According to Statistics Canada, there is strong job growth across the country. Most evidently contributing to the bigger picture the revenues are up in the high tech sector, and companies are keeping salaries competitive.
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Statistics Canada reveals there are 18,000 new jobs in B.C. Unemployment rates dropped to 5.8 per cent, full-time employment is up 0.6 per cent, while there is 2.5 per cent more part-time jobs than the previous fiscal year. Remarkably, tech companies employ more talent than people in forestry, mining, oil and gas combined.
- Tech revenues up 3.5 per cent to $23.2 billion per year
- High tech sector accounts for 7.6 per cent of B.C.’s GDP
- Average salary $1,440 per week which is 60 per cent higher than the provincial average $870
High tech exports were up 10.5 per cent, to $994 million, accounting for 3.2 per cent of B.C.’s overall exports. Standing out in the mix, local social media company HootSuite pledged $165 million in the second round of financing during the previous summer.
HootSuite studio owl photo shoot
The co-founder of Vancouver’s Hothead Games, Joel DeYoung, recently announced the startup began with a head count of 8 people that propelled into 80 plus employees. There is a growing demand for games, and Hothead seizes the opportunity for releasing new games supporting a wider range of platforms, as a result more people are getting hired.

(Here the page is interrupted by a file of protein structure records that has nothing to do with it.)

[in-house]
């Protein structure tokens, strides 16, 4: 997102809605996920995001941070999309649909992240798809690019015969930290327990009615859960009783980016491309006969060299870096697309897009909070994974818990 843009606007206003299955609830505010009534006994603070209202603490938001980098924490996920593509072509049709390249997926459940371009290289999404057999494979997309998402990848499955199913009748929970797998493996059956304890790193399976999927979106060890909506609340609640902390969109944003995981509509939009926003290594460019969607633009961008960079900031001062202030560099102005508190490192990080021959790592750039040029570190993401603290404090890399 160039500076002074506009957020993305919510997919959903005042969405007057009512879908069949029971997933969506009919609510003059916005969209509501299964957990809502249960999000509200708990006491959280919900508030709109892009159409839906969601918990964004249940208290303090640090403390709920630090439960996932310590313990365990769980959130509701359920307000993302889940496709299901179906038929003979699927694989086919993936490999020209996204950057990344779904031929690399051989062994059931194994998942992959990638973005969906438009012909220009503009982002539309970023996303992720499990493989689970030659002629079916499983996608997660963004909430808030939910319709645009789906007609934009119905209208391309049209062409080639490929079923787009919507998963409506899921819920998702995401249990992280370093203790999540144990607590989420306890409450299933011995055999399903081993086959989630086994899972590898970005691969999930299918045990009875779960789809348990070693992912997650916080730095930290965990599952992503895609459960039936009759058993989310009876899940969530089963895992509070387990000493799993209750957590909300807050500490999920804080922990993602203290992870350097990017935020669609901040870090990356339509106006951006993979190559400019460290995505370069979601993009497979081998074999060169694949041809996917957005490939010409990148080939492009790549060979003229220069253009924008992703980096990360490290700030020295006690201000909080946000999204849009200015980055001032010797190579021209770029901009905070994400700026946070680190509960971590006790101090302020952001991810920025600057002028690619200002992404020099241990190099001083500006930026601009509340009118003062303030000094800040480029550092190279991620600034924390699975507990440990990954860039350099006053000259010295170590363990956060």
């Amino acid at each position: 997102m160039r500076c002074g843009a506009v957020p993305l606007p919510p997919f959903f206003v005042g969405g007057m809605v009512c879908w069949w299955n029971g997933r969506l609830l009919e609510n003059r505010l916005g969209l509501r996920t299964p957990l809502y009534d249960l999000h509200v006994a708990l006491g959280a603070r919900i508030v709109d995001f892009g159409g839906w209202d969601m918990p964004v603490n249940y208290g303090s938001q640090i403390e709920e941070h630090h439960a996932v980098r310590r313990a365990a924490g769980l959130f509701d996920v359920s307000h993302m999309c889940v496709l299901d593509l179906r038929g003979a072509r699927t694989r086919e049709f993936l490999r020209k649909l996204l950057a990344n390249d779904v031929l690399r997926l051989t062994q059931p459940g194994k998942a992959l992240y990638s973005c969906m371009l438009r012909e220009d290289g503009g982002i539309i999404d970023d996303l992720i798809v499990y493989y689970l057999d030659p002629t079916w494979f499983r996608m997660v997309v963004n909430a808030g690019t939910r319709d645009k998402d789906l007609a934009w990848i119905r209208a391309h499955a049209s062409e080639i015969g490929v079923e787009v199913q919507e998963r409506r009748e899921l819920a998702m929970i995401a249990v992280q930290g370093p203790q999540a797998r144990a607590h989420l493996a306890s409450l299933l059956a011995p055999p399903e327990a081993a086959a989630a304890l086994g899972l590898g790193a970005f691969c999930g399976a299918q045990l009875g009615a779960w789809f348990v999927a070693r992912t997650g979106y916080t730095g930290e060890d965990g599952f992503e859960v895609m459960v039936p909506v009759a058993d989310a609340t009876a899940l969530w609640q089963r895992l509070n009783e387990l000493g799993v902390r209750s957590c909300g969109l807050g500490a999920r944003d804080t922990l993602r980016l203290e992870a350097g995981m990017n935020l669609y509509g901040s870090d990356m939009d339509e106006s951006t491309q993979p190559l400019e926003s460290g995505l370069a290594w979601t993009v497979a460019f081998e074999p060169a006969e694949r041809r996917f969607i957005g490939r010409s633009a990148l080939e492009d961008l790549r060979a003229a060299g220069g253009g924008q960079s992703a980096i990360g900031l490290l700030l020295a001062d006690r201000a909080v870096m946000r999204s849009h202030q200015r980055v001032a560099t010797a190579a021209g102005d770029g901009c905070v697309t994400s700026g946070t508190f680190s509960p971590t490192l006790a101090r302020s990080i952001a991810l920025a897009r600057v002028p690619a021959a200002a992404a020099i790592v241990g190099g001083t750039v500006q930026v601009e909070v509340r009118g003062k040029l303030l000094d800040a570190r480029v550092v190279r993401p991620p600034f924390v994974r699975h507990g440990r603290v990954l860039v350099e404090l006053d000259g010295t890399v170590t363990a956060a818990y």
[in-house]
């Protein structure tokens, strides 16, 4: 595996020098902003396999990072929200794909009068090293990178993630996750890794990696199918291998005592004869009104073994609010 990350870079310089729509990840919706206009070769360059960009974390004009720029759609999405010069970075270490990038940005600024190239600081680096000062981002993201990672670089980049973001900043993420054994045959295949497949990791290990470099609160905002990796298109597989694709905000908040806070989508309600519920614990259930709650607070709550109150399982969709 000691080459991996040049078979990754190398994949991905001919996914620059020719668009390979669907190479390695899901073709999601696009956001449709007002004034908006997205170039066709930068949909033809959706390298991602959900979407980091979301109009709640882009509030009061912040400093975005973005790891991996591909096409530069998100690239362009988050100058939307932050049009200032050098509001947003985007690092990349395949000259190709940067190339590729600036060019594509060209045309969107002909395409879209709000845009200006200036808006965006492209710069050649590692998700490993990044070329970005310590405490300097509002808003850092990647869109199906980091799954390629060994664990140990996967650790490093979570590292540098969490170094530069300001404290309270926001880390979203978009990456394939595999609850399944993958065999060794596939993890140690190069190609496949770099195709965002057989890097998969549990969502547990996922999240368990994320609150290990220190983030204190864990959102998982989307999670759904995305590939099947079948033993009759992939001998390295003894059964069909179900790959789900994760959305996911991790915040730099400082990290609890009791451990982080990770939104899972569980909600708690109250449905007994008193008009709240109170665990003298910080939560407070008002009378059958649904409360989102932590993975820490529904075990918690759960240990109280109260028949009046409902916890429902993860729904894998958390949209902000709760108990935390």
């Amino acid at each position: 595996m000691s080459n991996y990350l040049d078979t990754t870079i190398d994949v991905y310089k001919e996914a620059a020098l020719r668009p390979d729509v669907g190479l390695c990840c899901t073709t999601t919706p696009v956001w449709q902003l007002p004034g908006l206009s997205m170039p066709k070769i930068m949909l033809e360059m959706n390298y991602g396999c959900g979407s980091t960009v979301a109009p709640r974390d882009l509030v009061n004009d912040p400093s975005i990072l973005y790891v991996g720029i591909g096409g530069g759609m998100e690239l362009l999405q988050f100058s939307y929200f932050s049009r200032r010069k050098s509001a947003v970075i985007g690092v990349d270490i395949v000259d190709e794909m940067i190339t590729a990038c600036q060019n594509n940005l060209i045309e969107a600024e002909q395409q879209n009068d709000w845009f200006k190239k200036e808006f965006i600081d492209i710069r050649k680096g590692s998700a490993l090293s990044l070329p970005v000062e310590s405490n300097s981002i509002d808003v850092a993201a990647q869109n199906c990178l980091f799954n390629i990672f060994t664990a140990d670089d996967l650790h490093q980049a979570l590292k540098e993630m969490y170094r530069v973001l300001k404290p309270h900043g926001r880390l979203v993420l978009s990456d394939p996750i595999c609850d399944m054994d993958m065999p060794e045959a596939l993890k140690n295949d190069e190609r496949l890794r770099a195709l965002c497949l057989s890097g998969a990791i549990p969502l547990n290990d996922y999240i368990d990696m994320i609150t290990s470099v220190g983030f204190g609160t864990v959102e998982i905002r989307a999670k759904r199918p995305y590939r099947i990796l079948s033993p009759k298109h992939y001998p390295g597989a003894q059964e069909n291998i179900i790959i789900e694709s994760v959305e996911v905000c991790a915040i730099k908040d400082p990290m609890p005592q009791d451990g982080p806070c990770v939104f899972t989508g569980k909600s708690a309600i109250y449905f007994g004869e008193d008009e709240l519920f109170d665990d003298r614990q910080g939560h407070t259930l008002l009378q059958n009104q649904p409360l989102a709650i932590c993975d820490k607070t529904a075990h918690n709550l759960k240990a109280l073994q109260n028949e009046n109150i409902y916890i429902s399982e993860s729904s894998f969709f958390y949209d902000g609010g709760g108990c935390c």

Emerging markets like mobile and social gaming have drawn studios like A Thinking Ape to absorb the demand. Growing a studio of over 70 staff from just 10 less than 5 years ago is an impressive feat.
A Thinking Ape mission statement
BuildDirect, a company that pioneered online sales for flooring and other building materials, got $30 million in investor funding earlier this year
This reflects very well on the job sector shift from large studios that need to maintain gigantic operating costs, to indie game makers that are thriving for passionate and experienced talent. The startup-effect in Vancouver has responded to economic and industry demands to make B.C an extremely lucrative technology sandbox.
According to Greg Caw, CEO of the BC Innovation Council, the pivotal role that Vancouver plays in the recent TED conference has incentivised tech giants to stay in Vancouver permanently.
Already, technology powerhouse companies like Facebook, Amazon, and Google are expected to open shop in Vancouver for good. Amazon will be nestled comfortably in the Telus Garden skyscraper located in downtown Vancouver with room for approximately 1,000 employees.
Featured Image via shutterstock